An analysis of records regarding Florida children in foster care between 2010 and 2017, completed at Embry-Riddle Aeronautical University, suggests a new way to inform decisions about child welfare services.
The data analytics project – conducted by student researcher Daniel Oldham, under the direction of his faculty mentor Dr. Mihhail Berezovski – revealed intriguing preliminary insights to children in foster care and their caregivers.
For example, Oldham found that foster children with an older caregiver as well as children who are younger seemed to have better success in exiting the foster care system. Also, those with longer-duration cases – indicating they did not “bounce” in and out of the system – seemed to have better outcomes, Oldham reported. Moving from foster care into a relative’s home was also associated with success, he added.
Someday, “predictive analytics” methods could set the stage for policies to help more children successfully exit the foster care system, said Oldham, who will earn his Embry-Riddle bachelor’s degree in Computational Mathematics on May 4.
Oldham’s research – requested by Partnership for Strong Families, a child welfare services organization in Gainesville, Fla. – focused on foster-care data from the Florida Department for Children and Families (DCF). The DCF records, encompassing 250,000 records from 40,000 cases, included information such as children’s ages, locations, case histories, services provided and clinical records.
As a first step, Oldham wrote a mathematical program that automatically scanned for key features in the massive dataset in order to calculate the “weight” of each case. Lower weights were associated with better outcomes for children.
“I had to create a scale to show successful versus unsuccessful foster care outcomes,” Oldham explained. “Each potentially negative event in a child’s life, such as relocation from a foster home to an institution, added weight to the case. Each positive event, such as being adopted, reduced the weight, indicating greater success in exiting foster care.”
Oldham then leveraged a neural network and machine learning to determine factors that influenced foster care cases in a positive way.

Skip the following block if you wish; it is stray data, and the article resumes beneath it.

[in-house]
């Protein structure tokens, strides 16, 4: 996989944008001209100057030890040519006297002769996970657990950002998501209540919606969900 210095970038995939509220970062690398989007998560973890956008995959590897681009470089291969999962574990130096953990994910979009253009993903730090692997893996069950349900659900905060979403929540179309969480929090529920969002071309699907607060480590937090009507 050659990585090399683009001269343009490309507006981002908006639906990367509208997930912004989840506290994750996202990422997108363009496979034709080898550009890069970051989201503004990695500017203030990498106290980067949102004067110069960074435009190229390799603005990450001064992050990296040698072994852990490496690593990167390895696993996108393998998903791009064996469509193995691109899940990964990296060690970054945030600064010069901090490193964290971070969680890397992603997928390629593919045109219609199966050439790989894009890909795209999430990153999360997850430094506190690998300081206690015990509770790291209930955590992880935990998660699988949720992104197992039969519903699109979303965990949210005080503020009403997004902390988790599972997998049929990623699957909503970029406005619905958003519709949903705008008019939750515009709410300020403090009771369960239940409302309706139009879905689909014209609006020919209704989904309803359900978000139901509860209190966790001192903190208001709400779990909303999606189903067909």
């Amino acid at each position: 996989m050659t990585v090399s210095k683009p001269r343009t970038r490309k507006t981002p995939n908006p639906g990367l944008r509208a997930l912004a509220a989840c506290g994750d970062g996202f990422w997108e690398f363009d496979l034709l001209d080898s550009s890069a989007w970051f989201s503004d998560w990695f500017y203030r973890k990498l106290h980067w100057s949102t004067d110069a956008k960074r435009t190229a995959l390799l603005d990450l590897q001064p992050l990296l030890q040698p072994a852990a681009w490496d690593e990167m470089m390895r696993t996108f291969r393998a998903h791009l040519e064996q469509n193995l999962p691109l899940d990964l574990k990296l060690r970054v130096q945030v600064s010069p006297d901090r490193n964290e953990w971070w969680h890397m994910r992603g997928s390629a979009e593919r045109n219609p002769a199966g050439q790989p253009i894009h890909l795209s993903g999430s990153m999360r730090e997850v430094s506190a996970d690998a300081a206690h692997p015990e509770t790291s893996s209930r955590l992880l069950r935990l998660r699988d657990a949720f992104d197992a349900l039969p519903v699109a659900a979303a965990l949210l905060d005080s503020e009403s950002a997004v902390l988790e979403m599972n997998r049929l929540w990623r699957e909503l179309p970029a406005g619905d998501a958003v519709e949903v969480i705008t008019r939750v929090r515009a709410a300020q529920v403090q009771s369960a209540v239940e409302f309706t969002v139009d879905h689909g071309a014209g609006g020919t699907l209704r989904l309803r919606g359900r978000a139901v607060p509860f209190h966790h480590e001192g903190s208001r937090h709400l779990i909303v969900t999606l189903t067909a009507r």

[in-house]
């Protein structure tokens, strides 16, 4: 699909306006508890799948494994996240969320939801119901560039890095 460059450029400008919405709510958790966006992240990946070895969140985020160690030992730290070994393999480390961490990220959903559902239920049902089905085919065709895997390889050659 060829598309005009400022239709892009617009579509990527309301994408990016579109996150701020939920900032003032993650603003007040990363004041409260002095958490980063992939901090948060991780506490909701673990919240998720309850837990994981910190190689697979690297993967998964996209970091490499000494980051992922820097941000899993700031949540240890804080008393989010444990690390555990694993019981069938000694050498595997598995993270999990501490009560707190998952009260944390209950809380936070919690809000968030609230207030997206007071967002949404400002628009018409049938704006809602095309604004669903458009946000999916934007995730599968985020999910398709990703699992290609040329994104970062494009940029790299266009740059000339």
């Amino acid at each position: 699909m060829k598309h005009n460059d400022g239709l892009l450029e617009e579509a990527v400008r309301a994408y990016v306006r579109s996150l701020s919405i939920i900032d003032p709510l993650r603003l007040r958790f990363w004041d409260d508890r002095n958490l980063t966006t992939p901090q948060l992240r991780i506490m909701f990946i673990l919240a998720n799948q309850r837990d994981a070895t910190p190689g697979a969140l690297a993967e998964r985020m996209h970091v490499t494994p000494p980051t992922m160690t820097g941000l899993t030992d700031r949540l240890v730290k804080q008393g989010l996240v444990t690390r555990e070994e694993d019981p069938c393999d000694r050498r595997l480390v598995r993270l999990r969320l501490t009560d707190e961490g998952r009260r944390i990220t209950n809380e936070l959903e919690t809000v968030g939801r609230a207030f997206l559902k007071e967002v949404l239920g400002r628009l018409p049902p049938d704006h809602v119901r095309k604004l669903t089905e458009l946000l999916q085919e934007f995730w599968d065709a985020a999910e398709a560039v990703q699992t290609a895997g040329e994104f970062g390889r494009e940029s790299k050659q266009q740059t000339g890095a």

This fall, Embry-Riddle will launch a Master’s degree program in Data Science, to encourage students like Oldham who want to develop solutions to real-world problems.
“As soon as my students graduate and enter the job market, they will be in a world full of data,” said Berezovski, assistant professor of Mathematics. “I want them to have the skills to conduct industrial mathematics research.”
The new Master of Science in Data Science will be an interdisciplinary program that will prepare students to use the latest computational and analytic tools to solve data intensive problems for business, industry or government, Berezovski said. The goal of the program will be to provide the students with knowledge and skills in the areas of data collection, management, analysis, visualization and interpretation of large datasets associated with the various domain areas, he added.
Regarding Oldham’s project, Berezovski said, “From a simple data collection, he extracted very useful insights that were otherwise hidden. He had an opportunity to work on a real problem and provide information to benefit society. That’s inspiring.”
Oldham presented his results at the National Conference for Undergraduate Research in Atlanta. He also took part in Embry-Riddle’s recent Discovery Day, a showcase of outstanding student research projects, organized by the Office of Undergraduate Research. This research was sponsored by that office, through the IGNITE grant.